In a perfect world, Apple would make this process even easier by giving me the option to leave music out of the restore entirely. Perhaps next time I’ll try deleting all my music and doing a backup on my old phone before restoring it to the new one to see if that helps. Or I’ll be quicker with the Cancel All Downloads button to see if I can get that to actually stop the automatic downloads after restore. Meanwhile, I’m happy that this time around I seem to be able to listen to whatever I want reliably in such a short time.

The Air Porter from Waterfield Designs

Long-time readers will remember way back in 2010 I reviewed the excellent Waterfield Designs Muzetto bag, which I still use quite regularly. Ever since then, Waterfield has been my first choice for carrying cases and bags. I’m a sucker for handcrafted goods made right here in the States by people earning a living wage.

So when the folks at Waterfield sent out a request to their mailing list this summer to help them design the perfect travel carry-on bag, I couldn’t resist participating. I knew whatever they made in the end would be great, regardless, but just having a small say in some of the various options felt good—and more importantly it provided insight into the company’s design process.

Who doesn’t love to have insight into a company’s design process?

Watching the evolution of this bag over the course of a couple months was enlightening and fun. And I was very impressed with the final product, as it incorporated much of the feedback I had offered.

So of course I ordered my new Air Porter shortly after it became available, and it arrived just in time for me to test on my trip to Chicago for Release Notes.

What follows are my impressions of the Air Porter (as the bag was eventually named) with the optional Air Caddy add-on after a few weeks of use.

Product: Waterfield Designs Air Porter, in brown waxed canvas

Extras: Air Caddy, in matching brown waxed canvas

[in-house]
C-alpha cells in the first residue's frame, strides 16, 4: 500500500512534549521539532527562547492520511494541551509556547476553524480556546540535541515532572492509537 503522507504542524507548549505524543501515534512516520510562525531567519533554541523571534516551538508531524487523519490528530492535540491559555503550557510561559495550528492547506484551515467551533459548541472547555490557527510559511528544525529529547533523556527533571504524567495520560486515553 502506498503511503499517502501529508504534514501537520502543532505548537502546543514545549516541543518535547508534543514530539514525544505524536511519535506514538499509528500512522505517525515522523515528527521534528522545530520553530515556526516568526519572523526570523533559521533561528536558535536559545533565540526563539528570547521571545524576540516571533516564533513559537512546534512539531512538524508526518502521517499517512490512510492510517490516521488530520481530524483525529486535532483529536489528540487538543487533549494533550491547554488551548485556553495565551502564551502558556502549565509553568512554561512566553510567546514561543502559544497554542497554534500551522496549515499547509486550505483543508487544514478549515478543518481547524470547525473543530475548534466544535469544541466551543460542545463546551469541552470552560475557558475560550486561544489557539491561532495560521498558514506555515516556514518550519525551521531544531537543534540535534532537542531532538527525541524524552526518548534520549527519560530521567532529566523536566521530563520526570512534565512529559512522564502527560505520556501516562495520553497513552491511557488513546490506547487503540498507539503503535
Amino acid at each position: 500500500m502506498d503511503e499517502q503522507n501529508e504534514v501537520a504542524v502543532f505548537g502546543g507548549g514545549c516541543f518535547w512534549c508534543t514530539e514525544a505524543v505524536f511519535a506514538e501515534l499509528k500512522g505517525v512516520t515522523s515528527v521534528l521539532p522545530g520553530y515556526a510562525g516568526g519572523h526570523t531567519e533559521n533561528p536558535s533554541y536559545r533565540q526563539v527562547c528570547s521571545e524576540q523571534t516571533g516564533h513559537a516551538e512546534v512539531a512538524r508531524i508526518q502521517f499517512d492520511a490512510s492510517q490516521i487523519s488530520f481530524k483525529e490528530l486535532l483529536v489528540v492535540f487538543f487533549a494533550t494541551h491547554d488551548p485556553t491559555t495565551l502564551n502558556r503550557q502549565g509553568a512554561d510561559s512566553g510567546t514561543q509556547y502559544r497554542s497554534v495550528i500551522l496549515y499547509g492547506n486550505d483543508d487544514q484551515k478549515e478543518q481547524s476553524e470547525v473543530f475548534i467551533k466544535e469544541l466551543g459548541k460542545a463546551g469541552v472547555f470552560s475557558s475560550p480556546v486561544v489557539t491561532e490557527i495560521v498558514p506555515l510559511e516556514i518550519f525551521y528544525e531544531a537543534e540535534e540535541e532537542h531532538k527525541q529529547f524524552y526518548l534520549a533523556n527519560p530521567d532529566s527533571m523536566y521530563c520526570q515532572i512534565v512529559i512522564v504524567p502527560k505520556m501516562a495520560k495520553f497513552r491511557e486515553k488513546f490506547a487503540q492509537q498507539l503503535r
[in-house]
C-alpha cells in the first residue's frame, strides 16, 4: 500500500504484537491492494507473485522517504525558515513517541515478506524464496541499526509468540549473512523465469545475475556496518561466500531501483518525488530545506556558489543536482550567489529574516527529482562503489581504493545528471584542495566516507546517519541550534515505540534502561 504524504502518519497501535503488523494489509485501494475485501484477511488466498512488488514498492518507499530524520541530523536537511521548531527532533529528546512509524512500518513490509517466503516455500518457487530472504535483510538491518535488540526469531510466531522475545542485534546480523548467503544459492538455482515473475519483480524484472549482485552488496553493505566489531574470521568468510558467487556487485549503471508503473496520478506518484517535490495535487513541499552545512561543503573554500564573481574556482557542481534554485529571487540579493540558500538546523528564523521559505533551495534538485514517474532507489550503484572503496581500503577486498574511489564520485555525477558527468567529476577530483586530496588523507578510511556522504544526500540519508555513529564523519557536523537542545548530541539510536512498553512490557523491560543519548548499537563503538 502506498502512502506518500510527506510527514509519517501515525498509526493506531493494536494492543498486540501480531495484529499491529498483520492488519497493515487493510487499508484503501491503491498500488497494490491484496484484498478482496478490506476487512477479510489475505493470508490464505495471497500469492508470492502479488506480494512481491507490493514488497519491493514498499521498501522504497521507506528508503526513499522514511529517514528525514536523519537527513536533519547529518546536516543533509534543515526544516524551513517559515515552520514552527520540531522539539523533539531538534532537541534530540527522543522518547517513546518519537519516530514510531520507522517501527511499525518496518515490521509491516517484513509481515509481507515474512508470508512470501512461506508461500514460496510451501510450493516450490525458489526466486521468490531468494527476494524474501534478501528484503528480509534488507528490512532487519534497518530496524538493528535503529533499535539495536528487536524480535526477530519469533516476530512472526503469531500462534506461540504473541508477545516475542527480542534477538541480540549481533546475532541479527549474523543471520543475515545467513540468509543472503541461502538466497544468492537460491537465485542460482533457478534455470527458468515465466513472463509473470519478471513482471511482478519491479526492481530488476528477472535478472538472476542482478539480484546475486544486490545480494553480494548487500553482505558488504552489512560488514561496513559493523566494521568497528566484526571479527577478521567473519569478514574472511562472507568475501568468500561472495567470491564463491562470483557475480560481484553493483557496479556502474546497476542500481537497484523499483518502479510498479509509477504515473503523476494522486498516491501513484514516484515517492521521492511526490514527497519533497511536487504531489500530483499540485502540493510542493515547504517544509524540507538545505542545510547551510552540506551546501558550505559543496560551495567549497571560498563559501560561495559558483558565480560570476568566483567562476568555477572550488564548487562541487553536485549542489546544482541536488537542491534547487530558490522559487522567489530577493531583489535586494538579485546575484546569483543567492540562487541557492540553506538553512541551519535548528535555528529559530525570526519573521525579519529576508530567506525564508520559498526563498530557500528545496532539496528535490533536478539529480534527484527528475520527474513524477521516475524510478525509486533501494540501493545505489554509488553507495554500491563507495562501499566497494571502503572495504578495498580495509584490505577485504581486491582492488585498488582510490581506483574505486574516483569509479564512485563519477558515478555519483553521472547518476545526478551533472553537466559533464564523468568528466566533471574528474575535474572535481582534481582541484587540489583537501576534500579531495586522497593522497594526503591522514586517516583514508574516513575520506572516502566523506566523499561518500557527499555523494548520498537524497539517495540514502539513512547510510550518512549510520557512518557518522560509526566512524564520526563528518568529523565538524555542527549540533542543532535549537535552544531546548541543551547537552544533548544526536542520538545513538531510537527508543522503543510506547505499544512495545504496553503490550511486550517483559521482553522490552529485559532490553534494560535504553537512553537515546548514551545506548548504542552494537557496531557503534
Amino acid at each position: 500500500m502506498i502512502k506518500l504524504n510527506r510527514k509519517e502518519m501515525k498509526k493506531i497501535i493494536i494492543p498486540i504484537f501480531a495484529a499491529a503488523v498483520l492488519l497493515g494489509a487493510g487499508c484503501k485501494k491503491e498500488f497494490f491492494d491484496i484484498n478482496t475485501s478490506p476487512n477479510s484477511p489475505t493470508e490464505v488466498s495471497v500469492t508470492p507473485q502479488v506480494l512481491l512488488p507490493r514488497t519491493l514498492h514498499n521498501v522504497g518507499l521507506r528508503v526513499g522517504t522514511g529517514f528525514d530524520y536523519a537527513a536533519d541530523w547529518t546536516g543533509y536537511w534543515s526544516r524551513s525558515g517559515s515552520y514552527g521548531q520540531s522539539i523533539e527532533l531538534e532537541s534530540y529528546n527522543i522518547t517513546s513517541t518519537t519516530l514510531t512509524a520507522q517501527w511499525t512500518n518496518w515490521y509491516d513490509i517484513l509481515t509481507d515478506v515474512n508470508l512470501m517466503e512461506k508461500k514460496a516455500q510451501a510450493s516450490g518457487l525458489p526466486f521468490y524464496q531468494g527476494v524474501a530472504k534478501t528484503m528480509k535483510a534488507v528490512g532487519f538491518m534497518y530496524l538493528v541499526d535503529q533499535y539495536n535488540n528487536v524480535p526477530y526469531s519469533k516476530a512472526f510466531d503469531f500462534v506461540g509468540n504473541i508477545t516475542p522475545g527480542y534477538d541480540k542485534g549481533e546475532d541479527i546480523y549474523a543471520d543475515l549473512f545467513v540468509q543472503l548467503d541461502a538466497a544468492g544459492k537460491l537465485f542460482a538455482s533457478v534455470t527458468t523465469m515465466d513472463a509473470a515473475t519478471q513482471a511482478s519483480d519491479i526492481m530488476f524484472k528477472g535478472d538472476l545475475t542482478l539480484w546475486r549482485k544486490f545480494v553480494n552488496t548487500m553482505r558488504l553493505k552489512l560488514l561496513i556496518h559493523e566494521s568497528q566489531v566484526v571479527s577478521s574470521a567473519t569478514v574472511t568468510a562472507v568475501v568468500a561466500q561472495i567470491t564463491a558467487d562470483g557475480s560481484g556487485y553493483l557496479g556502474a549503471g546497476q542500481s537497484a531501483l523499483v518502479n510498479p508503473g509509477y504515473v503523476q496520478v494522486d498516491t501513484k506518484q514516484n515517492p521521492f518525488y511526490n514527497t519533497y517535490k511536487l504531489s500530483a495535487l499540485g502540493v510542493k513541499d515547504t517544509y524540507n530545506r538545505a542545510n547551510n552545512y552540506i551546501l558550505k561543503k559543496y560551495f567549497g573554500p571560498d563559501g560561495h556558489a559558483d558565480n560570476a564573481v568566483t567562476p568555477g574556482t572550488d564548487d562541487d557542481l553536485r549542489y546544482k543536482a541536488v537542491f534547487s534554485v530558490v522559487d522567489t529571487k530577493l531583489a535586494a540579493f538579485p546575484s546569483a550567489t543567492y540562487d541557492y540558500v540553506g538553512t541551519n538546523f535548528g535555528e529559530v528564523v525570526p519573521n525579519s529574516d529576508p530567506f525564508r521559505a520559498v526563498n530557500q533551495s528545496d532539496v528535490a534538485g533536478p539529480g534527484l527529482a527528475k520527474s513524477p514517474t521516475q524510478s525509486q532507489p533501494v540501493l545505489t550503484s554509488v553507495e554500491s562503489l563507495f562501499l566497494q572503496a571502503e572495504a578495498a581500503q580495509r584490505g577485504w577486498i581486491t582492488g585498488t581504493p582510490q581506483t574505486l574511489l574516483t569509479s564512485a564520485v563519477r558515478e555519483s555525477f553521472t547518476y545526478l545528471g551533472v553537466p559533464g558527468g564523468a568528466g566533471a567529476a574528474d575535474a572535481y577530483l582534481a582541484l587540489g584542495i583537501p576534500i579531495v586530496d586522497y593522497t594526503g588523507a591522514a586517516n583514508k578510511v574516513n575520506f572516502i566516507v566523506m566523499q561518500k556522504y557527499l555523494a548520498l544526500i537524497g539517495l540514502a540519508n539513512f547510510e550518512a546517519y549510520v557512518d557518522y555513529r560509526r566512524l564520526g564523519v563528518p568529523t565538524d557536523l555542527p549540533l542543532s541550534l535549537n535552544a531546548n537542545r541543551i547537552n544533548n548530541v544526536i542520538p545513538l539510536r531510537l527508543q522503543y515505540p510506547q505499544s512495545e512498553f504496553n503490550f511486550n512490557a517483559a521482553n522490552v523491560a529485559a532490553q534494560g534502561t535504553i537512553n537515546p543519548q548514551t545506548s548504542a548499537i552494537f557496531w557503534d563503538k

Purchase Price: $379 USD

What is the Air Porter?

First, it’s important to understand the purpose of the Air Porter. As the name implies, this bag is primarily designed to be taken on trips involving airplanes. It makes for a great day-to-day bag, too. But the reason I purchased this bag is that I travel with my laptop and iPad often enough to realize the obvious shortcomings of other types of laptop bags on trips involving flights.

Carrying a laptop bag over my shoulder to the airport isn’t always ideal. With a wheeled carry-on suitcase and often an additional third item—such as one of my various musical instruments—already in my hands, having the extra bag flopping around at my sides isn’t particularly comfortable. Meanwhile, the flat top of a suitcase just begs to hold your laptop case for you, to take that extra weight away from your shoulders. Unfortunately, most messenger bags and briefcases weren’t designed to sit securely upright in this fashion. They don’t hold their shape firm (by design), and they lack an easy way to secure the bag to the wheeled suitcase’s handle. So you end up with a bag that slips and flops off your suitcase as you wheel it around.

Then, when you get to your airplane seat, you put your suitcase in the overhead compartment, and your laptop bag ends up sitting under the seat in front of you. And, just as with the top of the suitcase, the limitations of non-rigid bags quickly become apparent on the floor. The bag doesn’t want to stand upright, and thus you end up with little room for your feet to rest comfortably.

Finally, when you’re on the plane, nine times out of ten, you only need a few items, but they can often be hard to access. For me, I almost always just want my 10.5-inch iPad Pro and my B&O H6 headphones. If I don’t think to grab them before I’m settled in, though, I usually have to pull the entire bag up to my lap to get to those items out.

Air Porter was designed to address all of these issues.


Waterfield never fails to sweat the details on design. The Air Porter is no exception. Waterfield’s usual quality is evident everywhere when I look at this bag. The stitching is clean. The materials are of quality and free from defect. You even get a nice personal note in the box from the people who made your bag. This all adds up to a customer experience that is second to none. And no matter how many times I’ve ordered products from this company, that has never failed to be the case.

Standing vs Lying Flat

The Air Porter has a semi-rigid shape, which allows for quite a bit of capacity, while still allowing the bag to stand on its own upright. It is cut to fit perfectly under the seat in front of you on an airplane, while still leaving enough room for your feet to rest flat. I can’t tell you how big a deal this is to me. At 6 feet, 2 inches, it’s nearly impossible for me to be comfortable in a coach airline seat. I’m used to getting off planes with a fair amount of knee pain, due to contorting my feet into all sorts of odd angles for several hours. Now I don’t have to worry about that at all.

Now, if only Air Porter could stop the person in front of me from reclining…